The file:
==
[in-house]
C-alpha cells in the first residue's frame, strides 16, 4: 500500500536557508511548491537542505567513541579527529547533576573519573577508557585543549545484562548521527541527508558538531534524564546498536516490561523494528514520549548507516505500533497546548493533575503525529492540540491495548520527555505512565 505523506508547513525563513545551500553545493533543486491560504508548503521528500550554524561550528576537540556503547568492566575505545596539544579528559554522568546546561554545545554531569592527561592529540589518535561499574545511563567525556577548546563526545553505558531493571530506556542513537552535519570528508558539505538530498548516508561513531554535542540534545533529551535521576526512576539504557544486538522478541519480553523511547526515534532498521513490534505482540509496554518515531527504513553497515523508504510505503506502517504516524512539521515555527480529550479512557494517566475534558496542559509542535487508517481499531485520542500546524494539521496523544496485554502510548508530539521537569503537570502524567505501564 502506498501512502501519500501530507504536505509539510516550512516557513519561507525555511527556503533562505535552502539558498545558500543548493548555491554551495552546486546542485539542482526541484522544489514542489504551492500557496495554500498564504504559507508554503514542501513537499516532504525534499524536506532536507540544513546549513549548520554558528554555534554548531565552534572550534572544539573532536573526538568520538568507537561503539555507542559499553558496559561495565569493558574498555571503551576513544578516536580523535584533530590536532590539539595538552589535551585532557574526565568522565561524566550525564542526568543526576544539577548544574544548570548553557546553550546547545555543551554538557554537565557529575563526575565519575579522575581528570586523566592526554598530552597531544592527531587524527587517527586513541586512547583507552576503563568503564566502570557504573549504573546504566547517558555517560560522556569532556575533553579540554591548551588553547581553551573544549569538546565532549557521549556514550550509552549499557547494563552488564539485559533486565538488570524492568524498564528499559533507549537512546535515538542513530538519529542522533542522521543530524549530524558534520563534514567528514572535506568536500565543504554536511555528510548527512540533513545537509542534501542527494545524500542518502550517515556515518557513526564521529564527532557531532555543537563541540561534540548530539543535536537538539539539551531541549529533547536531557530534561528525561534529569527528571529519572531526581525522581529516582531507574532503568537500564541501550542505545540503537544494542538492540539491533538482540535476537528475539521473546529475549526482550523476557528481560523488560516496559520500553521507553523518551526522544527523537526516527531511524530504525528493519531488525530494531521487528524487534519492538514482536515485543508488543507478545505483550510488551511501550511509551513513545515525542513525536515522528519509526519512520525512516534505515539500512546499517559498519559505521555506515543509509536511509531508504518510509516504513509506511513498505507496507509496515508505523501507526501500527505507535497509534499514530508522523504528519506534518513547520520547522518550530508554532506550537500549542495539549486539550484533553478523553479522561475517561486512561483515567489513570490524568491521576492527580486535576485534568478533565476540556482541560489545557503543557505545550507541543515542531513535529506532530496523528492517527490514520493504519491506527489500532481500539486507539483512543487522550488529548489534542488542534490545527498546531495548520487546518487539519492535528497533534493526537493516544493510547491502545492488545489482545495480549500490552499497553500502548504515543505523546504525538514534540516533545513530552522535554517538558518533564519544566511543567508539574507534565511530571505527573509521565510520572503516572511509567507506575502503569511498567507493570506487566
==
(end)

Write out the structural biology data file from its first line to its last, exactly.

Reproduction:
[in-house]
C-alpha cells in the first residue's frame, strides 16, 4: 500500500536557508511548491537542505567513541579527529547533576573519573577508557585543549545484562548521527541527508558538531534524564546498536516490561523494528514520549548507516505500533497546548493533575503525529492540540491495548520527555505512565 505523506508547513525563513545551500553545493533543486491560504508548503521528500550554524561550528576537540556503547568492566575505545596539544579528559554522568546546561554545545554531569592527561592529540589518535561499574545511563567525556577548546563526545553505558531493571530506556542513537552535519570528508558539505538530498548516508561513531554535542540534545533529551535521576526512576539504557544486538522478541519480553523511547526515534532498521513490534505482540509496554518515531527504513553497515523508504510505503506502517504516524512539521515555527480529550479512557494517566475534558496542559509542535487508517481499531485520542500546524494539521496523544496485554502510548508530539521537569503537570502524567505501564 502506498501512502501519500501530507504536505509539510516550512516557513519561507525555511527556503533562505535552502539558498545558500543548493548555491554551495552546486546542485539542482526541484522544489514542489504551492500557496495554500498564504504559507508554503514542501513537499516532504525534499524536506532536507540544513546549513549548520554558528554555534554548531565552534572550534572544539573532536573526538568520538568507537561503539555507542559499553558496559561495565569493558574498555571503551576513544578516536580523535584533530590536532590539539595538552589535551585532557574526565568522565561524566550525564542526568543526576544539577548544574544548570548553557546553550546547545555543551554538557554537565557529575563526575565519575579522575581528570586523566592526554598530552597531544592527531587524527587517527586513541586512547583507552576503563568503564566502570557504573549504573546504566547517558555517560560522556569532556575533553579540554591548551588553547581553551573544549569538546565532549557521549556514550550509552549499557547494563552488564539485559533486565538488570524492568524498564528499559533507549537512546535515538542513530538519529542522533542522521543530524549530524558534520563534514567528514572535506568536500565543504554536511555528510548527512540533513545537509542534501542527494545524500542518502550517515556515518557513526564521529564527532557531532555543537563541540561534540548530539543535536537538539539539551531541549529533547536531557530534561528525561534529569527528571529519572531526581525522581529516582531507574532503568537500564541501550542505545540503537544494542538492540539491533538482540535476537528475539521473546529475549526482550523476557528481560523488560516496559520500553521507553523518551526522544527523537526516527531511524530504525528493519531488525530494531521487528524487534519492538514482536515485543508488543507478545505483550510488551511501550511509551513513545515525542513525536515522528519509526519512520525512516534505515539500512546499517559498519559505521555506515543509509536511509531508504518510509516504513509506511513498505507496507509496515508505523501507526501500527505507535497509534499514530508522523504528519506534518513547520520547522518550530508554532506550537500549542495539549486539550484533553478523553479522561475517561486512561483515567489513570490524568491521576492527580486535576485534568478533565476540556482541560489545557503543557505545550507541543515542531513535529506532530496523528492517527490514520493504519491506527489500532481500539486507539483512543487522550488529548489534542488542534490545527498546531495548520487546518487539519492535528497533534493526537493516544493510547491502545492488545489482545495480549500490552499497553500502548504515543505523546504525538514534540516533545513530552522535554517538558518533564519544566511543567508539574507534565511530571505527573509521565510520572503516572511509567507506575502503569511498567507493570506487566